Pope Francis will forever be known as the “who am I to judge” pontiff, leading less by non-negotiable ideology and more by an inclusive vision of service that stimulates innovation within church theology and its organizational structure. His presence answered the yearning us “XXIII-ers” have sought for decades, especially that which affects gender, birth control and sexual orientation issues within the Church. Our new fundamental papal outlook on life and the world is as transformative to our faith as any dogma from years past. Someday, we will proudly look back on the Pope Francis Catholics who are incubating within our youth today.

Francis exudes an open perspective that significantly contrasts with the more reactionary approach of earlier papacies. Francis distanced himself from an explicit moralizing and disapproving tone typical of past pontiffs and many sitting bishops. Last March, he unilaterally eased into a truce aimed to lessen the culture wars that over decades had decreased the number of Catholic churchgoers in developed countries, while isolating the Vatican from much of the world. In essence, the reign of Francis is a permanent Lenten call for all Catholics to live God’s merciful love for all people rather than to condemn sinners for having fallen short.

What Lent is about to call us to do, Francis has already done in less than a year as our leader.

John Paul II and Benedict XVI used static tradition to safeguard against the triple threat of secularism, relativism and liberalism — many times at the expense of humankind. For example, when Francis sees acts defined as “an intrinsic moral evil,” he first endorses the existence of the person with love, not the act.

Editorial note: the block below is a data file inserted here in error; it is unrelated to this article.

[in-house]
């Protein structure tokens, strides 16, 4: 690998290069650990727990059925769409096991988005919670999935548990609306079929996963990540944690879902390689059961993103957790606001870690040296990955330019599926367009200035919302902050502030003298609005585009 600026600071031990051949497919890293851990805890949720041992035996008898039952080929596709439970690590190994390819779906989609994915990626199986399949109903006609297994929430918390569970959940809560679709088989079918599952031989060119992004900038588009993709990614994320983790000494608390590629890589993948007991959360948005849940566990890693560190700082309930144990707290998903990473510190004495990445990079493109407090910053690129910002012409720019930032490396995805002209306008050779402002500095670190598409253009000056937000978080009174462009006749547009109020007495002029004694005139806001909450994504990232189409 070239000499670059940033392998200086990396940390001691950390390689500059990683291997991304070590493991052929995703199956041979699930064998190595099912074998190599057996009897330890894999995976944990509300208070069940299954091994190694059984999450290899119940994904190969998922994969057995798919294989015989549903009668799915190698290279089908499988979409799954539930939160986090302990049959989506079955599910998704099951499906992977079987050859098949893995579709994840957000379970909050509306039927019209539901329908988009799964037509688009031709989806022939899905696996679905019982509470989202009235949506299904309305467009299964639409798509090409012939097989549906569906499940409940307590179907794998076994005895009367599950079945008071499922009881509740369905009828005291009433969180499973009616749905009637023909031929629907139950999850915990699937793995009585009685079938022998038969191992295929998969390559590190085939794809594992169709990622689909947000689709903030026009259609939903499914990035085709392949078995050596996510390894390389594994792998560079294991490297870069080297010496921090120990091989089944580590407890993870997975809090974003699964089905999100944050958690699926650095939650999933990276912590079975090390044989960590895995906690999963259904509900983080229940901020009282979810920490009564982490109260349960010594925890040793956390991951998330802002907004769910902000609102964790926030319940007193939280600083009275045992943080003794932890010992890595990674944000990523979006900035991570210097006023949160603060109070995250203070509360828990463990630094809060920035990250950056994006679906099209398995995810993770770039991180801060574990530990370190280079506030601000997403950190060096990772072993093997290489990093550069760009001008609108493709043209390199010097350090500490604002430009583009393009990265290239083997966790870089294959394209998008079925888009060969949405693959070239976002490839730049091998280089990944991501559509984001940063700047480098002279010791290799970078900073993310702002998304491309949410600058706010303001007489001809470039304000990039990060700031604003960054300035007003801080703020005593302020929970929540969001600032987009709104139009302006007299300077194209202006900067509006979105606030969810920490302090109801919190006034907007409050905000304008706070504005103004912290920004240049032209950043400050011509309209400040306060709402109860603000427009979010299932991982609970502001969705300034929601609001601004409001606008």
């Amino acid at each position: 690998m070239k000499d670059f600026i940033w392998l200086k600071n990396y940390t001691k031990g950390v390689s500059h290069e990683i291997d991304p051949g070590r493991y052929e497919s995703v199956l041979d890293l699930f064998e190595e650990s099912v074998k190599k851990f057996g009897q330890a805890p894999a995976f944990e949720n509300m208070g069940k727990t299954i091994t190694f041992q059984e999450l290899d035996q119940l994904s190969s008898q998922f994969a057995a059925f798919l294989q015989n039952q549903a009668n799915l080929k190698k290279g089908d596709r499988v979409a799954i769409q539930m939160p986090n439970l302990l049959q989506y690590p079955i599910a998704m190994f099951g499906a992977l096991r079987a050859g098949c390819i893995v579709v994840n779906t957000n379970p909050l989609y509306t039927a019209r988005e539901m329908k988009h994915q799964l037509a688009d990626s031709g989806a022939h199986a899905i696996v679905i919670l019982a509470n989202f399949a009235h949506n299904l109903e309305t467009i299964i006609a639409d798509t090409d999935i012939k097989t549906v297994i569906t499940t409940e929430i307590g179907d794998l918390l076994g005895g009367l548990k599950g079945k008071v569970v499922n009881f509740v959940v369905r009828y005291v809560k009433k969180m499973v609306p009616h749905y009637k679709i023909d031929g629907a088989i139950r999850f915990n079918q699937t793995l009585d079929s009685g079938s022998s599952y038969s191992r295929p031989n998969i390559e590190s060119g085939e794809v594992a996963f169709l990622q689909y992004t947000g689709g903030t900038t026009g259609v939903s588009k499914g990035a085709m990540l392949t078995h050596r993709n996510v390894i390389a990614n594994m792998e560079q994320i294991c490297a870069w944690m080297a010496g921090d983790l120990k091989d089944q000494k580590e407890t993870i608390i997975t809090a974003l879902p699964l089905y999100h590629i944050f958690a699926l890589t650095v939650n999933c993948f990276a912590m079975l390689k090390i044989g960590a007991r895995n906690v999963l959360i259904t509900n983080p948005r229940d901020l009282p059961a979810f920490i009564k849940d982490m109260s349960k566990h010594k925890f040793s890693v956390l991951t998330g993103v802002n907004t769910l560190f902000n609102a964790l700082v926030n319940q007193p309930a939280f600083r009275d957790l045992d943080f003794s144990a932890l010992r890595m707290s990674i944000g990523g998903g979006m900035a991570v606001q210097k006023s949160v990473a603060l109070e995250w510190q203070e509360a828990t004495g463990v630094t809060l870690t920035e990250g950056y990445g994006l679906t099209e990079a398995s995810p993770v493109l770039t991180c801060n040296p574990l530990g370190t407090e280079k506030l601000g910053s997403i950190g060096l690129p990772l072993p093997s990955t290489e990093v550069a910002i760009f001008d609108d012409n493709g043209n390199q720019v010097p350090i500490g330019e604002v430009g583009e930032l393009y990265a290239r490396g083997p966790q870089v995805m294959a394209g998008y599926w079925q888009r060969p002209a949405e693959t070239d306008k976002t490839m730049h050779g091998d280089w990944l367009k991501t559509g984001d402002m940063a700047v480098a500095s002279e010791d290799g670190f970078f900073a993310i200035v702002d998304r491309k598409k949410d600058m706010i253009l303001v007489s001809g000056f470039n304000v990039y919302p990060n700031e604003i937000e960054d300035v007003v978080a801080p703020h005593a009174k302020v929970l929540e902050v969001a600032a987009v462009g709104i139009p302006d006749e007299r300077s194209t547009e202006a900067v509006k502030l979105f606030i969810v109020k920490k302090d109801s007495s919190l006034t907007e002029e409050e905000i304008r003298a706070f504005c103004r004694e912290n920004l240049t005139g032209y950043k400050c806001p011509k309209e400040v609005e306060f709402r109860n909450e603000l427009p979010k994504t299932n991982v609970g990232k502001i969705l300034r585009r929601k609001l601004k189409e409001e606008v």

Francis writes in his first major apostolic exhortation, “The Joy of the Gospel,” that, “We want to enter fully into the fabric of society, sharing the lives of all, listening to their concerns, helping them materially and spiritually in their needs, rejoicing with those who rejoice, weeping with those who weep; arm in arm with others, we are committed to building a new world.”

Lent is a time for gestures of modesty and compassion, for a commitment to help build a new spirit and nourish a renewed soul. I told my friend that I am happy to offer advice that will assist her journey. I will respond not only during Lent, but also for as long as Francis is my pope or I am on this earth. Suddenly, the countdown to Lent seems effortless.

Gary J. Caruso, Notre Dame ‘73, serves in the Department of Homeland Security and was a legislative and public affairs director at the U.S. House of Representatives and in President Clinton’s administration. His column appears every other Friday.

The views expressed in this column are those of the author and not necessarily those of The Observer.

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  • StephenH

    I feel that you, along with many other progressive, liberal catholics, give pope francis too much credit. The changes that he has brought to the church are in style and tone rather than substance. We all know the church is wrong on gay marriage. The catechism still says being gay is fundamentally disordered. If pope francis knows what is right, as you imply that he does, then he is a wimp for failing to explicitly say that church teachings are wrong. “Who am I to judge?” is a politicians way of dodging a polarizing question.